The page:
4 stars out of 5
While I admit to growing a bit tired of the popular Bones
TV show after 10 seasons, I certainly haven't given up; it's a sure bet I'll be watching the Season 11 debut on Oct. 1. For those who might not know, the show is inspired by the books by Kathy Reichs, a forensic anthropologist like her TV and book counterpart Temperance Brennan.
The books have been around even longer; this is the 18th in the series, and I've read almost all of them. Without question, I enjoy the books far more than the TV show; the primary similarity between the two is that they both center around a somewhat emotionally challenged Brennan. Other than that, the twain rarely meets.
Here, she's struggling (still) with her feelings for police detective Andrew Ryan, who has proposed marriage. Not wanting to compromise her independence and still reeling after the betrayal by her ex-husband and father of her now-grown daughter, she keeps putting off a decision, making her the perfect poster child for avoidance behavior. In the midst of the waffling, she gets a visit from a strange woman named Hazel "Lucky" Strike, an amateur Internet sleuth who tries to solve cold cases. The woman brings a frightening tape recording she believes is the voice of an 18-year-old girl who disappeared a few years earlier and whose remains are anonymously stashed in Brennan's lab. The problem? The girl's parents - members of a radical and secretive religious group that's rooted in Catholicism - insist she's not missing; rather, she just ran off with a no-good boyfriend who also can't be found.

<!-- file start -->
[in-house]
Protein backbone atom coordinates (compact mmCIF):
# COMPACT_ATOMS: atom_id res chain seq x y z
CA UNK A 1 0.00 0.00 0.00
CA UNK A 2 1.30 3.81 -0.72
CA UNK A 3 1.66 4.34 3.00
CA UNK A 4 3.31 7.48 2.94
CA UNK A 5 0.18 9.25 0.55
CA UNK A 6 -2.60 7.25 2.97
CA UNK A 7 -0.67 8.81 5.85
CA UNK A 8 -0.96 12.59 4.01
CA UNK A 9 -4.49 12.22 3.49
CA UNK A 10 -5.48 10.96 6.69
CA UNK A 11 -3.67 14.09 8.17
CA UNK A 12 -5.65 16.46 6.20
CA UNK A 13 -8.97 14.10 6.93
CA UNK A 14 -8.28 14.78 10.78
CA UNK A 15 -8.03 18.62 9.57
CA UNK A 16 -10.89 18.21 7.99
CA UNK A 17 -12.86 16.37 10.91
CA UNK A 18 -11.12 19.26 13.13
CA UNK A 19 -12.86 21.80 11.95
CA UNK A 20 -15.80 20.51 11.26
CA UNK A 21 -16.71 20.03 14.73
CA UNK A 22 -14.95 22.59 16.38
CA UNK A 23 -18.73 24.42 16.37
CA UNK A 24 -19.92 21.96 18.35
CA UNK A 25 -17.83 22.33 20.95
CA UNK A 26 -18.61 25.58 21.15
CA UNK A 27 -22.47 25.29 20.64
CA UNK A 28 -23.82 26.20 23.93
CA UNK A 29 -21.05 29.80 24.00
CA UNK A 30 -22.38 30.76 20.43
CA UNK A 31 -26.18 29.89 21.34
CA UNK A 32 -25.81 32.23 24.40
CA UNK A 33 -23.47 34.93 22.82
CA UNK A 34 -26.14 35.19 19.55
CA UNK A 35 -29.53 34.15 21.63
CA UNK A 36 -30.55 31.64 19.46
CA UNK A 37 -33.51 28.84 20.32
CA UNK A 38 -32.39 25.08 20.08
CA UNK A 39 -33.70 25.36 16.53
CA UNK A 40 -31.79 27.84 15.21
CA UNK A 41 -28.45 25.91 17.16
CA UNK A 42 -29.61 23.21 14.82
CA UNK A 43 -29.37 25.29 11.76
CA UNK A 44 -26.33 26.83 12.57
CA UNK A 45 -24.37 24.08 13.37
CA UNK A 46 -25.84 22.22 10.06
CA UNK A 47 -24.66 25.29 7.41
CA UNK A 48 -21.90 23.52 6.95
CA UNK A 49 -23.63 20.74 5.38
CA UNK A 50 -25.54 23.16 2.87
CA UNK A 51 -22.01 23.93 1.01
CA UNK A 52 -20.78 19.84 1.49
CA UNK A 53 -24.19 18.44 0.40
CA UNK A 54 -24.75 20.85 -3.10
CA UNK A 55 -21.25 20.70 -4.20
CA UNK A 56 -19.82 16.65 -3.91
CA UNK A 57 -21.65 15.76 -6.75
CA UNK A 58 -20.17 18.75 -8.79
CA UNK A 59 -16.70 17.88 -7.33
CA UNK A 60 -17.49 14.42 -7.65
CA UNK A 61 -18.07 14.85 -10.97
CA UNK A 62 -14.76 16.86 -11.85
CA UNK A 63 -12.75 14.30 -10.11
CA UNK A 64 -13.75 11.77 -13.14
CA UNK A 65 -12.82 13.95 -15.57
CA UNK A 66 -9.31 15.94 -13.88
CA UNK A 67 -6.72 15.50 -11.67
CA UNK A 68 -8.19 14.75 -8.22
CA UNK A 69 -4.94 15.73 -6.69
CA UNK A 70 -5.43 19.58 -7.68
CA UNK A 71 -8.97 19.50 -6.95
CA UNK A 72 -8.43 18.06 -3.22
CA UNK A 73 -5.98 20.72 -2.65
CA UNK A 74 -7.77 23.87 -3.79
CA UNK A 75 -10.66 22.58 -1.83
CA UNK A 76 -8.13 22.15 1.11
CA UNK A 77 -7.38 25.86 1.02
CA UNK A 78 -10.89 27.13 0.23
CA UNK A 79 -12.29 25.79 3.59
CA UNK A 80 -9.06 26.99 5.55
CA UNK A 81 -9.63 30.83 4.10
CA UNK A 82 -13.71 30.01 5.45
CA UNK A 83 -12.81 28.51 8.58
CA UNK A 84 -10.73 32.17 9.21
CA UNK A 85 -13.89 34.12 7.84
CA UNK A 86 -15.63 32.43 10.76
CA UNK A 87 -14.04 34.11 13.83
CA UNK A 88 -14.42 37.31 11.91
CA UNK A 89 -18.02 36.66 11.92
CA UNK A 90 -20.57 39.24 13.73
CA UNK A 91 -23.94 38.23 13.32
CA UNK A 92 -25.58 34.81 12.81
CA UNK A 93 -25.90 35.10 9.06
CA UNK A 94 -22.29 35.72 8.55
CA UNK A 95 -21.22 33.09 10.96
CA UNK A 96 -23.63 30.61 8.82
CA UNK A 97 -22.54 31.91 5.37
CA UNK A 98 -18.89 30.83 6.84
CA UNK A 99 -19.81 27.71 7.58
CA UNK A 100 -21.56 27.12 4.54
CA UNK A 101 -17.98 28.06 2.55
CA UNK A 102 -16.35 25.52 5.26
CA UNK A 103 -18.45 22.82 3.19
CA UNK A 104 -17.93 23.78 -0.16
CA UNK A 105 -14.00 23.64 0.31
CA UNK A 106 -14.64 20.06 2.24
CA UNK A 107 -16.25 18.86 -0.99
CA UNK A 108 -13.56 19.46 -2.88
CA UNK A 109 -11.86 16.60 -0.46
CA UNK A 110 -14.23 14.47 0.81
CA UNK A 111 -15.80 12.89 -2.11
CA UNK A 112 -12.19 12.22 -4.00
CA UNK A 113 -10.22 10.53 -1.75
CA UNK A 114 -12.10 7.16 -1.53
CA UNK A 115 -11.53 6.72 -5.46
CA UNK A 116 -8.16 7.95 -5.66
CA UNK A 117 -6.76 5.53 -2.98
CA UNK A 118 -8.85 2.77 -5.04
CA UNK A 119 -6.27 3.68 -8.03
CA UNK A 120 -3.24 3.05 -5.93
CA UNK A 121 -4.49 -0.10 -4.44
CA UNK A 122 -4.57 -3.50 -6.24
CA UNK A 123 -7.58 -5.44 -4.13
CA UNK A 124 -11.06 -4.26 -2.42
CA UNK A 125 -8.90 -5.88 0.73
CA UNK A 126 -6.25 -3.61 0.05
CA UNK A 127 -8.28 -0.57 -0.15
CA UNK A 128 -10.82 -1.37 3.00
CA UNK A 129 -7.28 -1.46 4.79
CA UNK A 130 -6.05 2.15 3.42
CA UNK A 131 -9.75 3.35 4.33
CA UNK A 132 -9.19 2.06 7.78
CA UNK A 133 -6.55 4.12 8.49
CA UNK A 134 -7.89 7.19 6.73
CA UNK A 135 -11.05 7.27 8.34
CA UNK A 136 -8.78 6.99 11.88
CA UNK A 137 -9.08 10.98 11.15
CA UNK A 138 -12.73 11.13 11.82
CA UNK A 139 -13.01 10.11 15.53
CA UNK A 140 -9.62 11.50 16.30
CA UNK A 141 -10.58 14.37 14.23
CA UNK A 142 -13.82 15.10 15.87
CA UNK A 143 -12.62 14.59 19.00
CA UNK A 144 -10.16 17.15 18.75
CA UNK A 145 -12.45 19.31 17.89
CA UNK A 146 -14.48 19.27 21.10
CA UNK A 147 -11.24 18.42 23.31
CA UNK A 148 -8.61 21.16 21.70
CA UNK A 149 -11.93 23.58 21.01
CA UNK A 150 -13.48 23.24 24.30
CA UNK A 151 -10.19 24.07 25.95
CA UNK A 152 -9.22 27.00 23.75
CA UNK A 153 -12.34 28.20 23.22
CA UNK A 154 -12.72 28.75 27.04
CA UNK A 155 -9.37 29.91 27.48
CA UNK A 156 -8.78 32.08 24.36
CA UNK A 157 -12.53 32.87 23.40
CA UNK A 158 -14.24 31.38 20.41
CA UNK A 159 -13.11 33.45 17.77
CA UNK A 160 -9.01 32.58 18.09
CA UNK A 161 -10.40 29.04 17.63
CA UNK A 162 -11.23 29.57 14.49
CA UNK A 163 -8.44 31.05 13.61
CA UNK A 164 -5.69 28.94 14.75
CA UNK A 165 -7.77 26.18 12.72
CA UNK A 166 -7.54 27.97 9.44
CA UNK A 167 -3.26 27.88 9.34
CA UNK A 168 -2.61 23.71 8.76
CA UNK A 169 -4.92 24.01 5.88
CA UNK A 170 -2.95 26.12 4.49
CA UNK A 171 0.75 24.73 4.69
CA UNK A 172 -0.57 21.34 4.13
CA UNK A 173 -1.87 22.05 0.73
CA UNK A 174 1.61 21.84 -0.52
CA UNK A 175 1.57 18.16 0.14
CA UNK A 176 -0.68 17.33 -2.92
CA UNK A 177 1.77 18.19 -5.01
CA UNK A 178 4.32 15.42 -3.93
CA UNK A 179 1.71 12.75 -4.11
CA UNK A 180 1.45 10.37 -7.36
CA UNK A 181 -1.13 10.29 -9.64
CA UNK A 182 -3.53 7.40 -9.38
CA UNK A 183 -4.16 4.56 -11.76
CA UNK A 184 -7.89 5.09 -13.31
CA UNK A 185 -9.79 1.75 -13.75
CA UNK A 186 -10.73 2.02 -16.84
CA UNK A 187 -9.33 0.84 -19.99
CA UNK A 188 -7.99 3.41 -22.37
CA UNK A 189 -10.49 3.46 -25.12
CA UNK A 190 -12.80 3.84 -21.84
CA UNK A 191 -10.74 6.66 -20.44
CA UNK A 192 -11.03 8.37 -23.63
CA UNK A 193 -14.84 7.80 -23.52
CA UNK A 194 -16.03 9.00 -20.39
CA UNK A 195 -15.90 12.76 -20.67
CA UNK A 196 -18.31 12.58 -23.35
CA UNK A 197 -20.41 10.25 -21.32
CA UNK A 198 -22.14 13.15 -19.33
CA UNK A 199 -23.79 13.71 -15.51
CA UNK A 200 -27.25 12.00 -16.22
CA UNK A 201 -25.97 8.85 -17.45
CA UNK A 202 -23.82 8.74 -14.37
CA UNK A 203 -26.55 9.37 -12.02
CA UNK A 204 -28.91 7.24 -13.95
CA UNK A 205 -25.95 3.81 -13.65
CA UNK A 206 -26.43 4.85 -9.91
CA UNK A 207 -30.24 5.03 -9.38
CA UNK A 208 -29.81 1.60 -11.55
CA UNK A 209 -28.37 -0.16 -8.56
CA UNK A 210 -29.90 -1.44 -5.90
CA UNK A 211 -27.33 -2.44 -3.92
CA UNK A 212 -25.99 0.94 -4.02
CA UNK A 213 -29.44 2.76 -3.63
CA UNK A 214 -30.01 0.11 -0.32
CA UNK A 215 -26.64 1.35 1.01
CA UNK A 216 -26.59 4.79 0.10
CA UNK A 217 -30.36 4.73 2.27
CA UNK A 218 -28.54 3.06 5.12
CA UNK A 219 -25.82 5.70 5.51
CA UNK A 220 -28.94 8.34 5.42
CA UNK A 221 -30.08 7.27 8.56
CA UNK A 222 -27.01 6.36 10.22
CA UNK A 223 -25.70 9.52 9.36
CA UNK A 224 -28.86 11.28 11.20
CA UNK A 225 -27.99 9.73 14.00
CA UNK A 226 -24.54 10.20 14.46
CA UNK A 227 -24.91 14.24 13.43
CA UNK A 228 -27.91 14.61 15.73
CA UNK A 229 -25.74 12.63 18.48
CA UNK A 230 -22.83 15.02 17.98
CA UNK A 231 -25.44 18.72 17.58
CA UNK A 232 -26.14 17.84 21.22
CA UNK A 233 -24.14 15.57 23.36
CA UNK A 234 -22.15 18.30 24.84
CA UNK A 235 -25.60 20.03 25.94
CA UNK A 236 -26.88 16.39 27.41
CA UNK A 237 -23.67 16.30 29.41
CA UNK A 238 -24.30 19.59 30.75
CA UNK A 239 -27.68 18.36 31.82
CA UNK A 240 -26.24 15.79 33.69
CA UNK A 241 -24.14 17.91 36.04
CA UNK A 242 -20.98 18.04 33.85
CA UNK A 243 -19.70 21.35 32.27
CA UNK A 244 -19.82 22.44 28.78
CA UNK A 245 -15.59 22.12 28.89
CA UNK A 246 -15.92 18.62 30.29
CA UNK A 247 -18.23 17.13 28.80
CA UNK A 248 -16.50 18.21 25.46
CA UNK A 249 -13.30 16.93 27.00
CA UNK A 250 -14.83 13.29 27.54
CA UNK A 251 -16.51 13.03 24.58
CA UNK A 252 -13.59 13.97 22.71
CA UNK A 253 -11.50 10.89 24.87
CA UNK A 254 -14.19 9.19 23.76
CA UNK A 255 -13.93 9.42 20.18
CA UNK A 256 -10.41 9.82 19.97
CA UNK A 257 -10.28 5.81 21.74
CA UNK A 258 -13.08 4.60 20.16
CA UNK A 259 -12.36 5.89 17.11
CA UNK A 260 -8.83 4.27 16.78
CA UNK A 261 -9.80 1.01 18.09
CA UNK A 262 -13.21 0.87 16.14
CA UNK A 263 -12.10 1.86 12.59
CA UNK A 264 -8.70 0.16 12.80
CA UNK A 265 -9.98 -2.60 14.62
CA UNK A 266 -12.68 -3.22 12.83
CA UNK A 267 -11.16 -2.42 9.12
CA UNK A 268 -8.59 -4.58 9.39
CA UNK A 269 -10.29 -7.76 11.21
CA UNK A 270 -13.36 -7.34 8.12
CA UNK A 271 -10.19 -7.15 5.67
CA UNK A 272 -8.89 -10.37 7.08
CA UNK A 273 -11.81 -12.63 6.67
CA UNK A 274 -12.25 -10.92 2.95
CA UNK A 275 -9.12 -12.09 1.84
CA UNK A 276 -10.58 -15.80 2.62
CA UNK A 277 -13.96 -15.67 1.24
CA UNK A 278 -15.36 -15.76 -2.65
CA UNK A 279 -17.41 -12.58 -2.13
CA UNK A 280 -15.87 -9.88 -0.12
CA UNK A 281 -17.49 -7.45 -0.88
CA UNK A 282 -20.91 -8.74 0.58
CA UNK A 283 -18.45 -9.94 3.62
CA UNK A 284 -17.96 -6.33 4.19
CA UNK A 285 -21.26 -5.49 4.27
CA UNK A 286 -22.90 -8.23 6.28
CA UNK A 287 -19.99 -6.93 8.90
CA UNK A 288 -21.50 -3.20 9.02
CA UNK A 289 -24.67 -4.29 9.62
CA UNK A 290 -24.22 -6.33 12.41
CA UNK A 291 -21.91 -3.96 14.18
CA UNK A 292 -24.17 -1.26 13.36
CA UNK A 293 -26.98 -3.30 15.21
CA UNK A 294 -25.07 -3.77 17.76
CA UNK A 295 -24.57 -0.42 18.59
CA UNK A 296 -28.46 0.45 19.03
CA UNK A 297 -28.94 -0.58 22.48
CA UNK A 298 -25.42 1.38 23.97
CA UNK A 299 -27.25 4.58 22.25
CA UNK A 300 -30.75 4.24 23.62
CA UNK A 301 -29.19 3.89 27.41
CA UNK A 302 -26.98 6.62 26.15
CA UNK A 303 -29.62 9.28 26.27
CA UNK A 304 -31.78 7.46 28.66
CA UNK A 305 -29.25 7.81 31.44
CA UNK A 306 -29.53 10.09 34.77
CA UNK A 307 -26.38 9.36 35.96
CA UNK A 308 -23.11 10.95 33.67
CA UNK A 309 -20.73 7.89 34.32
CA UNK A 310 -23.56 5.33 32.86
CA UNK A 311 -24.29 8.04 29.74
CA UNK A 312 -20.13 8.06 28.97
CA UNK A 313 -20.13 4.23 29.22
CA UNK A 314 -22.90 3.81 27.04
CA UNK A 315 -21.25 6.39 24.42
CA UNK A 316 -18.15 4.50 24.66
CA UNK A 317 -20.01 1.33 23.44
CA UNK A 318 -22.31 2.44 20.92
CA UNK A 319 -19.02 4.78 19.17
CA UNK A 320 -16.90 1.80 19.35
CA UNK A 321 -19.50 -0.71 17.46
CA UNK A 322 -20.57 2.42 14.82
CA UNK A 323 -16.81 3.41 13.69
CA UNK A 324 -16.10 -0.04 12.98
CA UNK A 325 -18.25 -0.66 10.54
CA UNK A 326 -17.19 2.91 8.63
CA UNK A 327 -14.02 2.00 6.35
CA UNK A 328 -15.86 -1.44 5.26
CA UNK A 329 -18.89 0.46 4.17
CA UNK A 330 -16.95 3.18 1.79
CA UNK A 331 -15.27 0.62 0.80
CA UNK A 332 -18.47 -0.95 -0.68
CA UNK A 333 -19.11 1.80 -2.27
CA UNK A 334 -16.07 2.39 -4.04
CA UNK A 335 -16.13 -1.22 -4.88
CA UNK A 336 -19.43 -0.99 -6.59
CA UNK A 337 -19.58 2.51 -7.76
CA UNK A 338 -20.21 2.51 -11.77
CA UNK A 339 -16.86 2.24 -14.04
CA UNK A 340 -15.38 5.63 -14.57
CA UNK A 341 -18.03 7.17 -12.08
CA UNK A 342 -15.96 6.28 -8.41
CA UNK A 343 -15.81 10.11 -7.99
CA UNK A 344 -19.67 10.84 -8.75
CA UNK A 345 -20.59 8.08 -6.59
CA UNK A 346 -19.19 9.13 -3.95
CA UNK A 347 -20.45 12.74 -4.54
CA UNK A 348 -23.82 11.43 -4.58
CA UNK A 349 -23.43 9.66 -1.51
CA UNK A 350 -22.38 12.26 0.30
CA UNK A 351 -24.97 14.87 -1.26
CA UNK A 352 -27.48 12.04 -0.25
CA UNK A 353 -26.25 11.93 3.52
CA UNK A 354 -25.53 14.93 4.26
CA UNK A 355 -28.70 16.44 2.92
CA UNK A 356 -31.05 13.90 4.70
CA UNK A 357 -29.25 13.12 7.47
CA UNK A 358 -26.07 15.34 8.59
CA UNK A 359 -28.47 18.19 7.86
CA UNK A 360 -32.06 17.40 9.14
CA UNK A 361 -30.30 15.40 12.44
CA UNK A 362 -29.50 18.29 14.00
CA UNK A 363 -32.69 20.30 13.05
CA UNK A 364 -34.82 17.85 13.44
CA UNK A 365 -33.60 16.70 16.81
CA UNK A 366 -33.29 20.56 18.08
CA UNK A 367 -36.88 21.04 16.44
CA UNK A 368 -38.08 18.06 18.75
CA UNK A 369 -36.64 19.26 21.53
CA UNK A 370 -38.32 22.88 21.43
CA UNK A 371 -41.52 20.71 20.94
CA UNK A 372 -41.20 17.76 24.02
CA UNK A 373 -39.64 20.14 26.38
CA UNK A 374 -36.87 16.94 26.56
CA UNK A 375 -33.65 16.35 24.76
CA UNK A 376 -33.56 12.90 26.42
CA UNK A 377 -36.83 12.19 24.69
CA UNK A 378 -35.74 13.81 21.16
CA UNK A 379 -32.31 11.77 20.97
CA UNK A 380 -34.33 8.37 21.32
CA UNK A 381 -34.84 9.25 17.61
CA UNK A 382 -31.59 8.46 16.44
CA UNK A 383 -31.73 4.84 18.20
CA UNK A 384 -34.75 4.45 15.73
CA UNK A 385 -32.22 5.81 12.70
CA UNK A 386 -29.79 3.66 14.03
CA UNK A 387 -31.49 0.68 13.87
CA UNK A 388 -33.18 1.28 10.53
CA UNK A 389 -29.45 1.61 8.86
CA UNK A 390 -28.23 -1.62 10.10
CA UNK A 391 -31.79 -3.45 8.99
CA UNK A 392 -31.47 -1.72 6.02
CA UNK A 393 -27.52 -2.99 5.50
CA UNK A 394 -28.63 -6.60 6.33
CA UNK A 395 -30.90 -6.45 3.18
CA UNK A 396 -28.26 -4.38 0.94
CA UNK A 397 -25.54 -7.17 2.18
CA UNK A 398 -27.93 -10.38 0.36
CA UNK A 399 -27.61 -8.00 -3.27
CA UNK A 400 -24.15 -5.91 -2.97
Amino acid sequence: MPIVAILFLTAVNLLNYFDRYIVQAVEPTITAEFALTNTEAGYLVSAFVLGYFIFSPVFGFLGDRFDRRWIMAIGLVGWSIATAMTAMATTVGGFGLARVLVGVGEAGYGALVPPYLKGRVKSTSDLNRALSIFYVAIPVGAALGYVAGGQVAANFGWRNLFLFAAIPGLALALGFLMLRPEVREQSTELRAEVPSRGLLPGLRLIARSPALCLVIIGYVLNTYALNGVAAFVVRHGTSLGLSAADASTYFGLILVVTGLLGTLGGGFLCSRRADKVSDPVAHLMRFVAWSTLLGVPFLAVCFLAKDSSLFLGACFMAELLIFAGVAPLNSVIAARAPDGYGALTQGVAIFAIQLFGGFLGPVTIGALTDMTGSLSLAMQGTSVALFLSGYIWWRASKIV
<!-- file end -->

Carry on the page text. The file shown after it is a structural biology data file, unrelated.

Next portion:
Given the lack of hard evidence, Brennan reluctantly does some sleuthing of her own, ending in the backwoods discovery of a few bones that may belong to the missing girl. More sleuthing turns up more bones - and questions of to whom they belong. Brennan gets lots of help from a local law enforcement guy (who's also pretty good in the eye candy department) and some from her own lab colleagues. But mostly, as usual, her headstrong personality demands that she follow the evidence - even if it leads to dangerous places and people and puts her own life in jeopardy.
I enjoyed this book, and, at just 320 pages, breezed through it in no time. I like the somewhat larger role given to Brennan's mother, and as usual, Brennan's sense of humor popped out here and there. And, I definitely didn't foresee the ending. Still, the whole thing seemed a bit on the "lightweight" side, with not quite as much emphasis on the forensics that never fails to grab and hold my attention.
Speaking in Bones by Kathy Reichs (Bantam, July 2015); 320 pp.